Turning a lowly .22 LR Case into a High-Tech Memristor

    The .22 case design dates back over 150 years to 1845 when a Frenchman named Flobert invented the .22 CB cap. Some years later the case length was extended to make the .22 Short, then extended again to make the .22 Long and finally the load was modified to produce the .22 LR, 40 years after the original invention of the .22 CB cap. So what does this have to do with Memristors, and what the heck is a Memristor?

    Memristors are the future of computing. They are a electrical component similar to a resistor, only their resistance increases or decreases, depending on polarity of a current passing through them. Imagine an incandescent light bulb (which are in fact resistors) that increases in brightness over time, but if you swap the polarity of the electrical connection it decreases in brightness over time. It is essentially storing a piece of data, the resistance.

    What this means is that instead of 16 capacitors being used to store 2 bytes of data in memory, a single memristor could be used instead. Not only would this dramatically increase the amount of data that could be stored, speed up the time it takes to access memory and also save a lot of power, memristors do not lose their memory when the power is turned off. Hard drives and computer RAM could become one and the same, and be equally as fast. The commercialization of memristors will be as significant as the commercialization of the transistor.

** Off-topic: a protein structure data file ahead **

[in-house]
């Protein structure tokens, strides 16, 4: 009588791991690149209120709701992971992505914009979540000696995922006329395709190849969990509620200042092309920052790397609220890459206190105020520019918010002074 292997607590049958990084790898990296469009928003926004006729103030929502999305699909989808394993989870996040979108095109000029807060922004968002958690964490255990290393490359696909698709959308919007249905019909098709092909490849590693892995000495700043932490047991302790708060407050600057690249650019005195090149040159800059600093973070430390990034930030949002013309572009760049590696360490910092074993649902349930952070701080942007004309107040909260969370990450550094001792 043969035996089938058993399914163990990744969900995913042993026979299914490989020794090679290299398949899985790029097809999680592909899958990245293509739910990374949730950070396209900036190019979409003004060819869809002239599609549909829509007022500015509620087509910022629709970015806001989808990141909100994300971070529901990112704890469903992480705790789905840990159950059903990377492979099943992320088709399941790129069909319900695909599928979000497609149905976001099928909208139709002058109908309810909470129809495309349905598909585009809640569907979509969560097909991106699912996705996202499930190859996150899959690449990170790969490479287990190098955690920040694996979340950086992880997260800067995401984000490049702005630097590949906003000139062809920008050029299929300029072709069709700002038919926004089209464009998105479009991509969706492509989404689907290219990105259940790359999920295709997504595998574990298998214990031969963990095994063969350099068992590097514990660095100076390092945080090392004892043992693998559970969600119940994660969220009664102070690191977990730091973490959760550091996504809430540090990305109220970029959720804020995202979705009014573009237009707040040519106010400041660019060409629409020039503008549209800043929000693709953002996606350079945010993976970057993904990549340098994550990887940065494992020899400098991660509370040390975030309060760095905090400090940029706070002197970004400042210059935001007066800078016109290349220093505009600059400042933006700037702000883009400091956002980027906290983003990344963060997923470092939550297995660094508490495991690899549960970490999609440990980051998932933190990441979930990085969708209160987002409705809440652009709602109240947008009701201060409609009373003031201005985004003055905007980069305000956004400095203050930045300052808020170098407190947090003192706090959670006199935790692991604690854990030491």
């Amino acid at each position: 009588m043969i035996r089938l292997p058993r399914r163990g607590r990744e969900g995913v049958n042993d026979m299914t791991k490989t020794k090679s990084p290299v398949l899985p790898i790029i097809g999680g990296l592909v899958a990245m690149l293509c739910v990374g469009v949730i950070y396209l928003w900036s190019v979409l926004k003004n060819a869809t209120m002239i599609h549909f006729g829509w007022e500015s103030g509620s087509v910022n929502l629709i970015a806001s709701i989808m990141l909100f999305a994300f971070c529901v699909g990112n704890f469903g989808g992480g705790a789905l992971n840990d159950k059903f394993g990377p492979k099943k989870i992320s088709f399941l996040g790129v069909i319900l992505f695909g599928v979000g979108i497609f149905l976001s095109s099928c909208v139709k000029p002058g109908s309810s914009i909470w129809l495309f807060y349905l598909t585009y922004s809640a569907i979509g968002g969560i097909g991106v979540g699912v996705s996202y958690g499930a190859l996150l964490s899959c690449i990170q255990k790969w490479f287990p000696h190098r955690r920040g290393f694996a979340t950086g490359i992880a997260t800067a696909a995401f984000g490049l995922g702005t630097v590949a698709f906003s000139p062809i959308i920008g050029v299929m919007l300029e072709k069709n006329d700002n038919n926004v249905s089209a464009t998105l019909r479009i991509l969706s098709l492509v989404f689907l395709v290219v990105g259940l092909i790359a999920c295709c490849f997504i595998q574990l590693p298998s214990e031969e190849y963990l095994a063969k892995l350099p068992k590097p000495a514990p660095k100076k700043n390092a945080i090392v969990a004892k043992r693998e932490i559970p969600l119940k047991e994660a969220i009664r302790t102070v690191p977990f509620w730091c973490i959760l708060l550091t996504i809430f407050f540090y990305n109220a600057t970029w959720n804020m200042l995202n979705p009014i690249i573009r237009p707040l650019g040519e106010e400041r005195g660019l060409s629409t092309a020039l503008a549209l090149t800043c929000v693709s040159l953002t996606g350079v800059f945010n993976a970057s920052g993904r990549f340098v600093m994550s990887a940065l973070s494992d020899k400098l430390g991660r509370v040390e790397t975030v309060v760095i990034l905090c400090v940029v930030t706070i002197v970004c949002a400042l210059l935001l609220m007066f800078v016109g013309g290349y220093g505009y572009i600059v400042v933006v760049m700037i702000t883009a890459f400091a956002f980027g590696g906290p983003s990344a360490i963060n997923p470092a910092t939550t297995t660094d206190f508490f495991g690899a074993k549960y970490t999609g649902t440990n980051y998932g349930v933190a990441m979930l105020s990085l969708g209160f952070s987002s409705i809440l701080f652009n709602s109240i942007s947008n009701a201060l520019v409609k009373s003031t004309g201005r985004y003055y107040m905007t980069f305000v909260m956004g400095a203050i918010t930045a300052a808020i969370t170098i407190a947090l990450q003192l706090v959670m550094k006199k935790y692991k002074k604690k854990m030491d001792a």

So what does this have to do with .22 LR cartridges?

    Well a clever guy at the EEVBlog forum developed a DIY memristor at home using a .22 LR case and Copper Sulfide. He coated the case with Copper Sulfide by filling it with sulphur and heating it until the sulphur had burnt away leaving a blackened brass case that had reacted with the sulphur. He then inserted a coil of wire into the case and soldered it onto the base (inside). He then soldered another piece of wire to the outside of the base. He then filled the case with epoxy.



    I don’t know how this memristor works, and neither it seems does the inventor, but looking at the oscilloscope trace above, it is definitely a memristor. The only problem is that slowly over time this memristor loses its special properties and becomes a simple resistor. Still, its a good effort for a guy working in his garage using 1840s technology!

    Guns and technology, my two favorite things.

    Steve Johnson

    I founded TFB in 2007 and over 10 years worked tirelessly, with the help of my team, to build it up into the largest gun blog online. I retired as Editor in Chief in 2017. During my decade at TFB I was fortunate to work with the most amazing talented writers and genuinely good people!